- 90 AD "Every Lord's day, hold your solemn assemblies, and rejoice: for he will be guilty of sin who fasts on the Lord's day, being the day of the resurrection" (Constitutions of the Holy Apostles, Ante-Nicene Fathers 7:449).
- 90 AD "On the day of the resurrection of the Lord, that is, the Lord's day, assemble yourselves together, without fail, giving thanks to God, and praising Him for those mercies God has bestowed upon you through Christ, and has delivered you from ignorance, error, and bondage, that your sacrifice may be unspotted, and acceptable to God…" (Constitutions of the Holy Apostles, Ante-Nicene Fathers 7:471).
- 107 AD "Be not deceived with strange doctrines, nor with old fables, which are unprofitable. For if we still live according to the Jewish law, we acknowledge that we have not received grace... If, therefore, those who were brought up in the ancient order of things have come to the possession of a new hope, no longer observing the Sabbath, but living in the observance of the Lord's Day, on which also our life has sprung up again by Him and by His death (which some deny), through which mystery we received faith, and on account of which we suffer in order that we may be found disciples of Jesus Christ our only teacher, how shall we be able to live apart from him for whom even the prophets were looking as their teacher since they were his disciples in the spirit?... let every friend of Christ keep the Lord's Day as a festival, the resurrection-day, the queen and chief of all the days of the week" (Ignatius, Epistle to the Magnesians, chp 9. Ante-Nicene Fathers 1:62-63).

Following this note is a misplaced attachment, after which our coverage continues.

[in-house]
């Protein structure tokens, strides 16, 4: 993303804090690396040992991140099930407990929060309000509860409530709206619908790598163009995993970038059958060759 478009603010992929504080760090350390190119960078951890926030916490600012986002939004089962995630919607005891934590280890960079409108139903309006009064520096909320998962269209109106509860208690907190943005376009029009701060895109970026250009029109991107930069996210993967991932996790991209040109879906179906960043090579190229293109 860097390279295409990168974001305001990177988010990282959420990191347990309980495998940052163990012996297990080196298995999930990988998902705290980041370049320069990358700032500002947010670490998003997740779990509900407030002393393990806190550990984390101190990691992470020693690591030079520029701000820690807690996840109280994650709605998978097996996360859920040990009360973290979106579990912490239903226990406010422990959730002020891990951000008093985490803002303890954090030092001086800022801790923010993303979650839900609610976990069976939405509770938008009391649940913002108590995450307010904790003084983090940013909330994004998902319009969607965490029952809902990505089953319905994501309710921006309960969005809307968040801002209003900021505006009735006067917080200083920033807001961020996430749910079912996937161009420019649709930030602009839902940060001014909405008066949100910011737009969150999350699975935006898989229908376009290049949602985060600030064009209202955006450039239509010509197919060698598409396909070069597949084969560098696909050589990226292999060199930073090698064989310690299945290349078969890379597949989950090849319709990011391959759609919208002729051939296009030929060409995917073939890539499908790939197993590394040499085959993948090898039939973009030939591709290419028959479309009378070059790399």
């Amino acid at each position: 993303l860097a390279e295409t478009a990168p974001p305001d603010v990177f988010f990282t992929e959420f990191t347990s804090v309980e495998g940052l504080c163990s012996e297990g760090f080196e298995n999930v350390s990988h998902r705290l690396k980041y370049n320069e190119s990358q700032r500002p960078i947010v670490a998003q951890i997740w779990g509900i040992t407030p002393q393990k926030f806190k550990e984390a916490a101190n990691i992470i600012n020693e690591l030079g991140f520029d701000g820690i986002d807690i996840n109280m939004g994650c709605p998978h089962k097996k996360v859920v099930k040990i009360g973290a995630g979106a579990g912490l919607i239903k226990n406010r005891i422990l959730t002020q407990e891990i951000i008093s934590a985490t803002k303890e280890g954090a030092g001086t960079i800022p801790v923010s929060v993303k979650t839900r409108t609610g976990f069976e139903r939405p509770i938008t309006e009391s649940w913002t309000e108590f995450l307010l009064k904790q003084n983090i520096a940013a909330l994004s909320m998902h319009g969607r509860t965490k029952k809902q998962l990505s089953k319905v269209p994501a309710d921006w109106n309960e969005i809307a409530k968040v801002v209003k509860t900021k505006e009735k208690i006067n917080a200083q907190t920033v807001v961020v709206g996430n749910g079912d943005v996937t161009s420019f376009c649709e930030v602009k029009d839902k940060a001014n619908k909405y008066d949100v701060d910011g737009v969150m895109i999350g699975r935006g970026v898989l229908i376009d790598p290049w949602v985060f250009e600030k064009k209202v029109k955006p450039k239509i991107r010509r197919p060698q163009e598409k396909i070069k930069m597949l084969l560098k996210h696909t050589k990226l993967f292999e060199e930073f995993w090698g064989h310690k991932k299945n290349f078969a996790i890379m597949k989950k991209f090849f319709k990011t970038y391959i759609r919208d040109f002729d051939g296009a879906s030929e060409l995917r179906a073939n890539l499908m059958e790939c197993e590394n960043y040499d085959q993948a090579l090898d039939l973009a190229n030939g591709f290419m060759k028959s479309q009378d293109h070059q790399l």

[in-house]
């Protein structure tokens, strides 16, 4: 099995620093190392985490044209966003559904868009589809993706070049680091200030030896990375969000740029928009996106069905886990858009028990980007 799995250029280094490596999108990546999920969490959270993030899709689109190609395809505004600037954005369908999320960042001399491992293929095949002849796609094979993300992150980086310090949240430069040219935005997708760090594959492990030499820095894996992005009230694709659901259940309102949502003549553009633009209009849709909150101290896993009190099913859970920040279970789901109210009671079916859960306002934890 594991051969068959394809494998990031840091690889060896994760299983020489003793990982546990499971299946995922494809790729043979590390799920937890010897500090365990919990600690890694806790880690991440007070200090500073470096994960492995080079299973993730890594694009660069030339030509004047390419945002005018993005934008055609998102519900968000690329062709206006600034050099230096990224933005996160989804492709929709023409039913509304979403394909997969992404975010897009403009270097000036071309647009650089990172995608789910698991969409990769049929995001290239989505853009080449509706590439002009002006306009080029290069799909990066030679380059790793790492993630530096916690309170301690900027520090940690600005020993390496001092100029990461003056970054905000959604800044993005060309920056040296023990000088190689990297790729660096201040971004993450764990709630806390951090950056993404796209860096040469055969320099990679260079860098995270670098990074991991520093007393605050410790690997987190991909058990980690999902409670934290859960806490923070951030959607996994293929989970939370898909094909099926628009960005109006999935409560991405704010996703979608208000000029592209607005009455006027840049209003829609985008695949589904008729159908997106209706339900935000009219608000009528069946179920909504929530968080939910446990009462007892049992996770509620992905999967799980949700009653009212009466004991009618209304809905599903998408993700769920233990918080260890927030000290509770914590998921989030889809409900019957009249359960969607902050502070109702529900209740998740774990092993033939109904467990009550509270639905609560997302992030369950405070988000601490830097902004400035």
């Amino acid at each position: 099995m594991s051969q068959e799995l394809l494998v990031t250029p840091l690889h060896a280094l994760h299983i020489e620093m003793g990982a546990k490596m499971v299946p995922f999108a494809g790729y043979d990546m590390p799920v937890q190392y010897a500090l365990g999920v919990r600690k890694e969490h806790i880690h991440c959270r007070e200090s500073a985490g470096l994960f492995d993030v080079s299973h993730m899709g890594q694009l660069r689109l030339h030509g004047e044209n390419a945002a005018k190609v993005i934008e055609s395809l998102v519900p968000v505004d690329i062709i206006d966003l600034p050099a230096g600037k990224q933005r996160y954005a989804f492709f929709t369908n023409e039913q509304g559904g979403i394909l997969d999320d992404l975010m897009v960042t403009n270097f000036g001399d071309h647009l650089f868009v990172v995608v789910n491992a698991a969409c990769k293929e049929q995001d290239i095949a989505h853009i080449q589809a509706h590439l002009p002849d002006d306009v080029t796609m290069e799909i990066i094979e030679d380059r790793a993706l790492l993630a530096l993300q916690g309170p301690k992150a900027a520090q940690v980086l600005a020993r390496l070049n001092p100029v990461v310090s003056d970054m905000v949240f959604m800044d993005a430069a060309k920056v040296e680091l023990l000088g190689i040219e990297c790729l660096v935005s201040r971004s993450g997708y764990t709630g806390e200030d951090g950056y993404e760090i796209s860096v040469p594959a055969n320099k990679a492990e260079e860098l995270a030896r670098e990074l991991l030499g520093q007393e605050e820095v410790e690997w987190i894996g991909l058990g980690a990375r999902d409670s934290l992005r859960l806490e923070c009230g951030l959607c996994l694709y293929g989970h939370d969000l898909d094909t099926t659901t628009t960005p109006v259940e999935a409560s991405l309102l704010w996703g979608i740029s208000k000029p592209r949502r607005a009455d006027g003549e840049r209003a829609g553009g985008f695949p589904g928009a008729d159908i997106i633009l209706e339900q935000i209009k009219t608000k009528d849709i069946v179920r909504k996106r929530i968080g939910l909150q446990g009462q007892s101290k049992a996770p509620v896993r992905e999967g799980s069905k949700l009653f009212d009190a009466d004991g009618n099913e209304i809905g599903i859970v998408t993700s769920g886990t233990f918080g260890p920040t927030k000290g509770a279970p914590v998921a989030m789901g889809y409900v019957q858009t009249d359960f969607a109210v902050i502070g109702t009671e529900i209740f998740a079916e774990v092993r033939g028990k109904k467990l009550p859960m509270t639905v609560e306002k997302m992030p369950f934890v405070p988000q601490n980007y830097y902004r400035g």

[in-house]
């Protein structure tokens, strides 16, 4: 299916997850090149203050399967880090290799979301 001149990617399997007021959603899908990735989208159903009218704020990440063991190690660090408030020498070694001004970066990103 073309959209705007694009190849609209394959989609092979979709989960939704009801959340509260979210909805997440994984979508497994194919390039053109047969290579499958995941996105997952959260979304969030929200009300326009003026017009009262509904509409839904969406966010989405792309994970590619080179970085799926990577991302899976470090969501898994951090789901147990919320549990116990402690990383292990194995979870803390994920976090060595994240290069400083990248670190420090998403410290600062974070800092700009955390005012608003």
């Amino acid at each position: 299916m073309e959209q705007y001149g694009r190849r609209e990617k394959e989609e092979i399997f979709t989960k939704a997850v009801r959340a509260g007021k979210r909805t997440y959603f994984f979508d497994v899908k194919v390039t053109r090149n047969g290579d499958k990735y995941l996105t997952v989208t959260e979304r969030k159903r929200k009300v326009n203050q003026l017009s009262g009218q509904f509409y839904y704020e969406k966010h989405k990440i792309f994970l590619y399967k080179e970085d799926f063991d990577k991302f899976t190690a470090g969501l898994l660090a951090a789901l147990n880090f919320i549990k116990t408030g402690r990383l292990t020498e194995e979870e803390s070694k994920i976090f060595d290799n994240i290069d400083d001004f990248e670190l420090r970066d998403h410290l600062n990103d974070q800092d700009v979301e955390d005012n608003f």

- 130 AD "Moreover God says to the Jews, 'Your new moons and Sabbaths 1 cannot endure.' You see how he says, 'The present Sabbaths are not acceptable to me, but the Sabbath which I have made in which, when I have rested from all things, I will make the beginning of the eighth day which is the beginning of another world.' Wherefore we Christians keep the eighth day for joy, on which also Jesus arose from the dead and when he appeared ascended into heaven" (15:8f, The Epistle of Barnabas, 100 AD, Ante-Nicene Fathers 1:147).
- 150 AD "I [Christ] have come into being on the eighth day which is the day of the Lord" (Epistle of the Apostles 18:1).
- 150 AD "The command of circumcision, again, bidding [them] always circumcise the children on the eighth day, was a type of the true circumcision, by which we are circumcised from deceit and iniquity through Him who rose from the dead on the first day after the Sabbath, [namely through] our Lord Jesus Christ. For the first day after the Sabbath, remaining the first of all the days, is called, however, the eighth, according to the number of all the days of the cycle, and [yet] remains the first" (Justin Martyr, Dialogue of Justin, 41).